Offseason developments: According to the Athletic, Leeds matchday and training kit sponsors paid the club UK£10 million last season. That reportedly comes in on top of a deal with Adidas that pays a lower annual fee than is typical but a more significant share of shirt sales revenue. There is one new kit sponsor in place for this season in the form of ecommerce platform BOXT, which has become the team's new sleeve partner, while former sleeve sponsor JD is now the club's official retail partner.

Leicester City

Last season: 5th

Owner: King Power

Chief executive: Susan Whelan

Stadium: King Power Stadium (32,312)

Kit supplier: Adidas, UK£3 million (US$3.8 million) per season, signed 2018, length not reported

Main sponsor: FBS, 'record' deal, signed 2021, expires 2024

Sleeve sponsor: ThaiBev, UK£600,000 (US$730,500) per season, signed 2019, expires 2022

Training kit partner: Parimatch, value not reported, signed 2020, length not reported

Estimated 2020/21 prize money: UK£148.2 million (US$205.3 million)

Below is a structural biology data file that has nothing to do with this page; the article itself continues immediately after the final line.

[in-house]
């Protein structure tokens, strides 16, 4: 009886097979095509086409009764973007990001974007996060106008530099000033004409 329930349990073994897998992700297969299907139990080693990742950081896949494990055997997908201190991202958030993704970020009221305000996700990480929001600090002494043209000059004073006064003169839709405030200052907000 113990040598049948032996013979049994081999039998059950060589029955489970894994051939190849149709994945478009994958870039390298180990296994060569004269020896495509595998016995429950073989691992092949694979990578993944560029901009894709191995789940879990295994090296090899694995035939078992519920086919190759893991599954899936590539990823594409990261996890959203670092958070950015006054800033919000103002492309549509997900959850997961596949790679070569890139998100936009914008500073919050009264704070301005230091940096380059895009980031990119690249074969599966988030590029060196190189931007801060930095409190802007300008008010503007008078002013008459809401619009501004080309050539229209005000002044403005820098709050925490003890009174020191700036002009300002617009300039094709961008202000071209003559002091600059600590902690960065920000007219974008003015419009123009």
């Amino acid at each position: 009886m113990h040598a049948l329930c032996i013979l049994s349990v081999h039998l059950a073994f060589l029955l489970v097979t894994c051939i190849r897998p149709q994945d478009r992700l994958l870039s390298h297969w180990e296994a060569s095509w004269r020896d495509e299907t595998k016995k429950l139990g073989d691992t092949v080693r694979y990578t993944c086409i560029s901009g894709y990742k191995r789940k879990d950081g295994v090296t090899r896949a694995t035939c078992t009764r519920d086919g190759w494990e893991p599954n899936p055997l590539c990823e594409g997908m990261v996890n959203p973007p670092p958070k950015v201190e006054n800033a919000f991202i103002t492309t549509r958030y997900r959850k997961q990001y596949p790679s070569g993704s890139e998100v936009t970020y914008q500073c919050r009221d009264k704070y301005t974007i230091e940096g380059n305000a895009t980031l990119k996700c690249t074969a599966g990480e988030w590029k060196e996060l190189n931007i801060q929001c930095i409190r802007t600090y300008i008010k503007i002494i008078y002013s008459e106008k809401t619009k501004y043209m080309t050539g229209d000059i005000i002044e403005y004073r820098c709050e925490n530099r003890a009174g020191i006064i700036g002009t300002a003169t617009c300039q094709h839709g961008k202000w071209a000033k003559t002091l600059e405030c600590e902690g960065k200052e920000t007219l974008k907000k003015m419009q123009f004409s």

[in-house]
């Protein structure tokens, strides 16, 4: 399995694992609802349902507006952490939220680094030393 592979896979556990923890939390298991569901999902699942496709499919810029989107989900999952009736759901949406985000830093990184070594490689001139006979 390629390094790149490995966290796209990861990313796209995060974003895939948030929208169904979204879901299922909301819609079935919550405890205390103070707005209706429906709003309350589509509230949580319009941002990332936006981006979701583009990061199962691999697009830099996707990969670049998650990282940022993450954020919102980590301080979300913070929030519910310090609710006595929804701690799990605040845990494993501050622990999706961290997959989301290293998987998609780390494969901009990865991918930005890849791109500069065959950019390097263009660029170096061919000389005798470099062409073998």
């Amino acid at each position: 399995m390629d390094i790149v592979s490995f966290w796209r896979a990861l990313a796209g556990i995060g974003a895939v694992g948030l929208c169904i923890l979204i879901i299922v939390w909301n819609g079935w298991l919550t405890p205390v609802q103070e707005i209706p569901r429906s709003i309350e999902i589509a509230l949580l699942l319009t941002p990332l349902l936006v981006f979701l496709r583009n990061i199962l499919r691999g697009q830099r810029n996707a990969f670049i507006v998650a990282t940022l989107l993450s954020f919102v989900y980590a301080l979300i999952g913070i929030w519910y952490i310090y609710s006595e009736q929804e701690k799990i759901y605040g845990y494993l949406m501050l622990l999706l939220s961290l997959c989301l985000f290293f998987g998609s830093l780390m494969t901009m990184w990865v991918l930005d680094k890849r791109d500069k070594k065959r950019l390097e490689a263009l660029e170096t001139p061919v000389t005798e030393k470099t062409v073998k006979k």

Other partners: Chang, DHL, HTH, Monster Energy, Betway, Football Manager, W88, Syinix, De Monfort University, Landsail, Vitality, Walkers, Sandicliffe

Offseason developments: For the first time since the 2010/11 season, Leicester will not have King Power on the front of their shirts for this coming season. With that deal – understood to be worth more than UK£12 million (US$16.9 million) per season – having expired, online trading company FBS has signed a ‘record’ three-year contract to take over the inventory. Elsewhere, the Foxes recently announced plans to increase the capacity of the King Power Stadium to 40,000, up from its current 32,000 seats. That announcement came after the club revealed plans to build a new state-of-the-art training facility at Seagrave at the end of last year.